Trip              Household      Percent        Trip Productions
Productions       Income Group   by Purpose       by Purpose

   15             Low            15% HBW               2
                                 57% HBO               9
                                 28% NHB               4

                                 17% HBW              39
   231            Medium         52% HBO             120
                                 31% NHB              72

                                 18% HBW              72
   339            High           50% HBO             199
                                 32% NHB             128

             Summary Zone 1:     113 Home-Based Work Productions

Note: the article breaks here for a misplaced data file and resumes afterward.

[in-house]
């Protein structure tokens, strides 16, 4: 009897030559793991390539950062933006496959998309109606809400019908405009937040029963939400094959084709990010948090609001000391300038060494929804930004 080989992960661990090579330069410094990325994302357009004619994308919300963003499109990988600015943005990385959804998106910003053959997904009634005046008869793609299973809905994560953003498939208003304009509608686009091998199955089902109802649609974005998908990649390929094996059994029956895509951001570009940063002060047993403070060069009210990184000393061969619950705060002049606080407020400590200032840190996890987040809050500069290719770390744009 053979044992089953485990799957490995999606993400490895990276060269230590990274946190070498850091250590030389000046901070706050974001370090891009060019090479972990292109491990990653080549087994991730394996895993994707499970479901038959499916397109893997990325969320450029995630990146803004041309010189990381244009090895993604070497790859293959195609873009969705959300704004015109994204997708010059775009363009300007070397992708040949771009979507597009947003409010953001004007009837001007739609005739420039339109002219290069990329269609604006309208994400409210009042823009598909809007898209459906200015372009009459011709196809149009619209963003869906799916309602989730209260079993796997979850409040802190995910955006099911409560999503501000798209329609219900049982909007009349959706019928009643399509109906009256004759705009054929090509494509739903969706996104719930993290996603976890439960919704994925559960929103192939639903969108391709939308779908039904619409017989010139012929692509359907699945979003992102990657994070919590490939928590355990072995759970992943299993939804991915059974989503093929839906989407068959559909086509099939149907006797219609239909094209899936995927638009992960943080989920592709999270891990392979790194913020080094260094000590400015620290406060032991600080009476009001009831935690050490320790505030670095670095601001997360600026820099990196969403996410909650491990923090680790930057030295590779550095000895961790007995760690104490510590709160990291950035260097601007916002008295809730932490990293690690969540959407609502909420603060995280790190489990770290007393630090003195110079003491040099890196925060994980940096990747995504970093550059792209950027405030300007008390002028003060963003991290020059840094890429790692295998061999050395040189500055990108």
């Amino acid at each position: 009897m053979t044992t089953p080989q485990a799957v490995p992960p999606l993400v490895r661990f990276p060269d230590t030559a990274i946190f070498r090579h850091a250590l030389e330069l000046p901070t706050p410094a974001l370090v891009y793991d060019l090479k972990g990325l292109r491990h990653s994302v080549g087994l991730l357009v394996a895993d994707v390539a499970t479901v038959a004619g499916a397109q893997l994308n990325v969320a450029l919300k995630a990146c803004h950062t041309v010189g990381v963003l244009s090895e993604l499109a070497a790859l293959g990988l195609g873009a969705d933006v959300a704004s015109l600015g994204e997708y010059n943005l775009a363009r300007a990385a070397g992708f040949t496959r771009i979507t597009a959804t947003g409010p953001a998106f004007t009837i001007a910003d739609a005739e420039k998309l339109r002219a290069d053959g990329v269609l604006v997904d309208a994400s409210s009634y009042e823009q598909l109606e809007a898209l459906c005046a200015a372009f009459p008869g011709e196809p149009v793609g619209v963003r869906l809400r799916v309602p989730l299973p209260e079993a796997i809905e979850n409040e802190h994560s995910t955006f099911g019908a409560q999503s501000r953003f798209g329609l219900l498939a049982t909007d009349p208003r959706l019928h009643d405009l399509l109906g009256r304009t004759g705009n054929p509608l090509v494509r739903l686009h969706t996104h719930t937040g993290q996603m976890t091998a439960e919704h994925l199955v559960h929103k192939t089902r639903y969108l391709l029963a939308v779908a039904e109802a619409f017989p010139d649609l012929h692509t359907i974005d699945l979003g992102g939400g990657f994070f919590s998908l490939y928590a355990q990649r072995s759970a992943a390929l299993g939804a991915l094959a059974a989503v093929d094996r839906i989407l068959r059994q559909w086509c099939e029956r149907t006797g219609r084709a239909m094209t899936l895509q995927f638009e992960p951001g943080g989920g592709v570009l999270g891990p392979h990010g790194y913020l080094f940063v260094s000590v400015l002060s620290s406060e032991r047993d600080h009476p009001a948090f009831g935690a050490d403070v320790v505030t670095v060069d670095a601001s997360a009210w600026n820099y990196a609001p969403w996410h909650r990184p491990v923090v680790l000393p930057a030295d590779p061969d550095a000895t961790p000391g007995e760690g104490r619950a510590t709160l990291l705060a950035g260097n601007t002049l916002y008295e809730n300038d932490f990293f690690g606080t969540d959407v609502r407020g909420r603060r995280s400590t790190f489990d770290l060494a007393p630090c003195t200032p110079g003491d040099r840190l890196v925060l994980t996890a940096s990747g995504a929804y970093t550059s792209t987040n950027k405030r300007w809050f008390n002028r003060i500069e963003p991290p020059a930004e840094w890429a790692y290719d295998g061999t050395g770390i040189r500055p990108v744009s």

328 Home-Based Other Productions
                                 204 Non-Home-Based Productions


Similar calculations for other zones yield the following:

                            Trip Production
Zone #  Home-Based Work     Home-Based Other         Non-Home Based

 1           113                  328                      204
 2           404                 1395                      747
 3           602                 1726                     1079
 4           263                  821                      478
 5           428                 1213                      766

Total        1810                5483                     3274

This completes the forecast of trip productions for UTOWN.  The next
task is to estimate trip


With estimates of the number of households and employment levels in
each zone, and with the calibrated trip attractions can be made.

Click HERE for graphic.

Zone 1 (downtown): Home Based Other Attractions
   60 households x 1 trip end/household              = 60 attractions
   220 downtown retail employees x 5 trip ends/emplo      yee=1100 attractions